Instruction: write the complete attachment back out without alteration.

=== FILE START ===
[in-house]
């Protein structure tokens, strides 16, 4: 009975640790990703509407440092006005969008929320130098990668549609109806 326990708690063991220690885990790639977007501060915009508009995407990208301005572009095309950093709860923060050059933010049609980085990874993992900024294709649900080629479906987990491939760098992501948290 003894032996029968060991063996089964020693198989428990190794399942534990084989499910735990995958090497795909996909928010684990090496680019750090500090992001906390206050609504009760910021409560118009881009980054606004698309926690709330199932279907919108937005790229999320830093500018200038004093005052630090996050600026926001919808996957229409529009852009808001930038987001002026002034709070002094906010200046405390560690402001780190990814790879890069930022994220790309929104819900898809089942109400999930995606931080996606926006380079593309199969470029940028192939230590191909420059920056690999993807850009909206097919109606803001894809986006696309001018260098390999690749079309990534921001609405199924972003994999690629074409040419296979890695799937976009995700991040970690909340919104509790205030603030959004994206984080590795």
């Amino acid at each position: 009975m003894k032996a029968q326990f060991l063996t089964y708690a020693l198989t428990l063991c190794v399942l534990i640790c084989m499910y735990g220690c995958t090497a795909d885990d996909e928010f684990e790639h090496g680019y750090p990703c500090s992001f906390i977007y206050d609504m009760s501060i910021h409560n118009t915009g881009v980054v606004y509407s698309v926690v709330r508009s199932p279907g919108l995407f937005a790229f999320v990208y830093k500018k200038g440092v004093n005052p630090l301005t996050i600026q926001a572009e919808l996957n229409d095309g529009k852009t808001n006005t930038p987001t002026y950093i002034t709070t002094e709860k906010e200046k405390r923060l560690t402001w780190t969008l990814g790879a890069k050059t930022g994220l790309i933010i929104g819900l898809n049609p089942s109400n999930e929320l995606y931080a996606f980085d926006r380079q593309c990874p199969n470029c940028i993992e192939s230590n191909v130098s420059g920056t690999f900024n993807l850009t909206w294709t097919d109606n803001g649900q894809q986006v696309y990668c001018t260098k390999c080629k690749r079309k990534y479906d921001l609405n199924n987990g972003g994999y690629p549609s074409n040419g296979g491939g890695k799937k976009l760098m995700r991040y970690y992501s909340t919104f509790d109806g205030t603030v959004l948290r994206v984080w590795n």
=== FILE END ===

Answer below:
[in-house]
């Protein structure tokens, strides 16, 4: 009975640790990703509407440092006005969008929320130098990668549609109806 326990708690063991220690885990790639977007501060915009508009995407990208301005572009095309950093709860923060050059933010049609980085990874993992900024294709649900080629479906987990491939760098992501948290 003894032996029968060991063996089964020693198989428990190794399942534990084989499910735990995958090497795909996909928010684990090496680019750090500090992001906390206050609504009760910021409560118009881009980054606004698309926690709330199932279907919108937005790229999320830093500018200038004093005052630090996050600026926001919808996957229409529009852009808001930038987001002026002034709070002094906010200046405390560690402001780190990814790879890069930022994220790309929104819900898809089942109400999930995606931080996606926006380079593309199969470029940028192939230590191909420059920056690999993807850009909206097919109606803001894809986006696309001018260098390999690749079309990534921001609405199924972003994999690629074409040419296979890695799937976009995700991040970690909340919104509790205030603030959004994206984080590795």
């Amino acid at each position: 009975m003894k032996a029968q326990f060991l063996t089964y708690a020693l198989t428990l063991c190794v399942l534990i640790c084989m499910y735990g220690c995958t090497a795909d885990d996909e928010f684990e790639h090496g680019y750090p990703c500090s992001f906390i977007y206050d609504m009760s501060i910021h409560n118009t915009g881009v980054v606004y509407s698309v926690v709330r508009s199932p279907g919108l995407f937005a790229f999320v990208y830093k500018k200038g440092v004093n005052p630090l301005t996050i600026q926001a572009e919808l996957n229409d095309g529009k852009t808001n006005t930038p987001t002026y950093i002034t709070t002094e709860k906010e200046k405390r923060l560690t402001w780190t969008l990814g790879a890069k050059t930022g994220l790309i933010i929104g819900l898809n049609p089942s109400n999930e929320l995606y931080a996606f980085d926006r380079q593309c990874p199969n470029c940028i993992e192939s230590n191909v130098s420059g920056t690999f900024n993807l850009t909206w294709t097919d109606n803001g649900q894809q986006v696309y990668c001018t260098k390999c080629k690749r079309k990534y479906d921001l609405n199924n987990g972003g994999y690629p549609s074409n040419g296979g491939g890695k799937k976009l760098m995700r991040y970690y992501s909340t919104f509790d109806g205030t603030v959004l948290r994206v984080w590795n």